KARIYE MUZESI (CHORA MUSEUM)
Kariye Museum originally formed the center of a Byzantine monastery complex. Only the church section, which was dedicated to Jesus Christ the Savior, has survived. After the arrival of the Turks in Istanbul, this building, like the Hagia Sophia, was converted into a mosque. In 1948 it was made a museum leaving no Islamic element in the building except the 19C minaret outside in the corner.
“Kariye” is the Turkish adaptation of an ancient Greek word “Chora” which refers to countryside. Considering the perimeter of the walls of Constantine (4C AD) the building was located out of the city. If this theory is correct Chora Monastery should have been from the 4C. But unfortunately according to sources, the existence of Chora Monastery before the 8C is not certain.
Chora went through many restorations the last most significant instigated by Theodorus Metochitus, prime minister and first lord of the treasury, in the beginning of the 14C. The three most important features of the church, mosaics, frescoes and the funerary chapel (Paracclesion) are from that period. Theodorus Metochitus built the Paracclesion for himself and he was buried in the entrance of the church; his grave bears a marble stone. The art of painting in frescoes and mosaics were the indications of a new Byzantine art movement which was parallel to Italian Renaissance started by Giotto (1266-1337).
The building consists of the nave, the inner narthex, outer narthex and the paracclesion. The domes of the inner narthex and the paracclesion are lower than the main dome and are only seen from the rear of the church. The drum is supported on four huge pilasters in the corners and four great arches spring from these. The transition is supplied by pendentives. The drum has 16 flutes, each pierced by a window. Entrance to the nave is through both inner and outer narthexes. The niches in the paracclesion were built to keep sarcophagi, as this section was the funerary chapel.
In the mosaics, the lives of Jesus Christ and the Virgin Mary are depicted. Background elements and architectural motifs are highlighted to give depth. The scenes are realistic as if they were taken from daily life with figures correctly proportioned. Jesus has a humanitarian look upon his face.
Mosaics can be divided into 7 cycles: the nave panels; the six large dedicatory panels in the inner and outer narthexes; the ancestry of Jesus in the two domes of the inner narthex; life of the Virgin Mary in the first three bays of the inner narthex; the infancy of Jesus in the lunettes of the outer narthex; the ministry of Jesus on the vaults of the outer narthex and the fourth bay in the inner narthex; and finally the portraits of the saints on the arches and pilasters of the inner narthex.
Mosaics of major importance are as follows:
Nave; (1) Koimesis, the Dormition of the Virgin. Before ascending to Heaven, her last sleep. Jesus is holding an infant, symbol of Mary’s soul; (2) Jesus Christ; (3) The Virgin Mary.
Inner Narthex; (4) The Enthroned Christ with the Donor, Theodorus Metochitus offering a model of his church; (5) St. Peter; (6) St. Paul; (7) Deesis, Christ and the Virgin Mary (without St. John the Baptist) with two donors below; (8) Genealogy of Christ; (9) Religious and noble ancestors of Christ.
The mosaics in the first three bays of the inner narthex give an account of the Virgin’s birth and life. Some of them are as follows: (10) Rejection of Joachim’s offerings; (11) Annunciation of St. Anne, the angel of the Lord announcing to Anne that her prayer for a child has been heard; (12) Meeting of Joachim and Anne; (13) Birth of the Blessed the Virgin; (14) First seven steps of the Virgin; (15) The Virgin caressed by her parents; (16) The Virgin blessed by the priests; (17) Presentation of the Virgin in the Temple; (18) The Virgin receiving bread from an Angel; (19) The Virgin receiving the skein of purple wool, as the priests decided to have the attendant maidens weave a veil for the Temple; (20) Zacharias praying, when it was the time to marry for the Virgin, High Priest Zacharias called all the widowers together and placed their rods on the altar, praying for a sign showing to whom she should be given; (21) The Virgin entrusted to Joseph; (22) Joseph taking the Virgin to his house; (23) Annunciation to the Virgin at the well; (24) Joseph leaving the Virgin, Joseph had to leave for six months on business and when he returned the Virgin was pregnant and he became angry.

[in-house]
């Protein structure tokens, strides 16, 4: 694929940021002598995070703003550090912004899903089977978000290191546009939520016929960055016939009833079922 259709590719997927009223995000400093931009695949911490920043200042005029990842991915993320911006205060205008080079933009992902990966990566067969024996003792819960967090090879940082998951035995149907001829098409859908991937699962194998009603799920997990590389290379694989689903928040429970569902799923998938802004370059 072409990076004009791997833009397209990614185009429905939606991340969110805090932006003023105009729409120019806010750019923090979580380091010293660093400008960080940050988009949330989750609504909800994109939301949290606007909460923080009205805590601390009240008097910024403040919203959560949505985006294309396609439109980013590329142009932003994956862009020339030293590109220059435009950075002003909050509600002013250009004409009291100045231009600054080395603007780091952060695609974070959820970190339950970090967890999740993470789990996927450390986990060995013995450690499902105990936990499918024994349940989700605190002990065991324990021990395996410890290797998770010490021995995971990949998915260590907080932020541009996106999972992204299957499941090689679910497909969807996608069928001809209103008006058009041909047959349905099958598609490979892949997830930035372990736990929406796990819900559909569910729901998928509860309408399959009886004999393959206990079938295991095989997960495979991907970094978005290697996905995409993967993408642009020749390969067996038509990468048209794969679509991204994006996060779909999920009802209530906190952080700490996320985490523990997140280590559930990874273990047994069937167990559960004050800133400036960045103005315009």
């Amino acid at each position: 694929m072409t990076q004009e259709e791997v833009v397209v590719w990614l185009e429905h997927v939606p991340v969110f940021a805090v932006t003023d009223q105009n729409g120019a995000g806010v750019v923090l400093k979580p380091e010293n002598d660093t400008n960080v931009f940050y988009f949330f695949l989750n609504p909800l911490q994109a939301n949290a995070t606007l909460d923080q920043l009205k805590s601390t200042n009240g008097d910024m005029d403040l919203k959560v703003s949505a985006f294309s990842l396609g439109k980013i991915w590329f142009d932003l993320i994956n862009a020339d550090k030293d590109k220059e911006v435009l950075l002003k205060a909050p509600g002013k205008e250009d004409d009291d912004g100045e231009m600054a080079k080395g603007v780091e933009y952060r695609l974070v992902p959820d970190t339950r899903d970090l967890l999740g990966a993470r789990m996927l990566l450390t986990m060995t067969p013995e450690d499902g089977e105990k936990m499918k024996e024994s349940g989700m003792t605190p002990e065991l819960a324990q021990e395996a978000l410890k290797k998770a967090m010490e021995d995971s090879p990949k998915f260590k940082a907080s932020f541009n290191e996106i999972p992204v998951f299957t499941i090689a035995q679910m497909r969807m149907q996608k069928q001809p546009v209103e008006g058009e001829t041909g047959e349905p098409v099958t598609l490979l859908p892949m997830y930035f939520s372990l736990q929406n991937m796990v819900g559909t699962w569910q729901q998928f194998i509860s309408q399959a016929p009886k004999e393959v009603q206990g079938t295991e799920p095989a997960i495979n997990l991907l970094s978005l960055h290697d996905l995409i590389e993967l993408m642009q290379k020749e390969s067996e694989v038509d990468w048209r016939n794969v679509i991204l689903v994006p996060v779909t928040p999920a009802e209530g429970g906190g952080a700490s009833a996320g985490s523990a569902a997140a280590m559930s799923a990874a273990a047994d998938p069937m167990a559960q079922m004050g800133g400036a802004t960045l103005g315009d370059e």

Here it continues not chronologically: (42-44) Miracles.
Outer Narthex; (25) Joseph’s dream and Journey to Bethlehem; (26) Enrollment for taxation; (27) Nativity, birth of Christ; (28) Journey of the Magi; (29) Inquiry of Herod; (30) Flight into Egypt; (31-32) Massacres ordered by Herod; (33) Mothers mourning for their children; (34) Flight of Elizabeth, mother of St. John the Baptist; (35) Joseph dreaming, Return of the holy family from Egypt to Nazareth; (36) Christ taken to Jerusalem for the Passover; (37) St. John the Baptist bearing witness to Christ; (38) Miracle; (39-41) Miracles.
(45) Jesus Christ; (46) The Virgin and Angels praying.
Paracclesion; The pictures here are frescoes. This chapel was designed to be a burial place. Among the major frescoes in the paracclesion are as follows: (47) Anastasis, the Resurrection. Christ, who had just broken down the gates of Hell, is standing in the middle and trying to pull Adam and the Virgin Mary out of their tombs. Behind Adam stand St. John the Baptist, David and Solomon. Others are righteous kings; (48) The Second coming of Christ, the last judgment. Jesus is enthroned and on both sides the Virgin Mary and St. John the Baptist (this trio is also called the Deesis); (49) The Virgin and Child; (50) Heavenly Court of Angels; (51-52) Moses.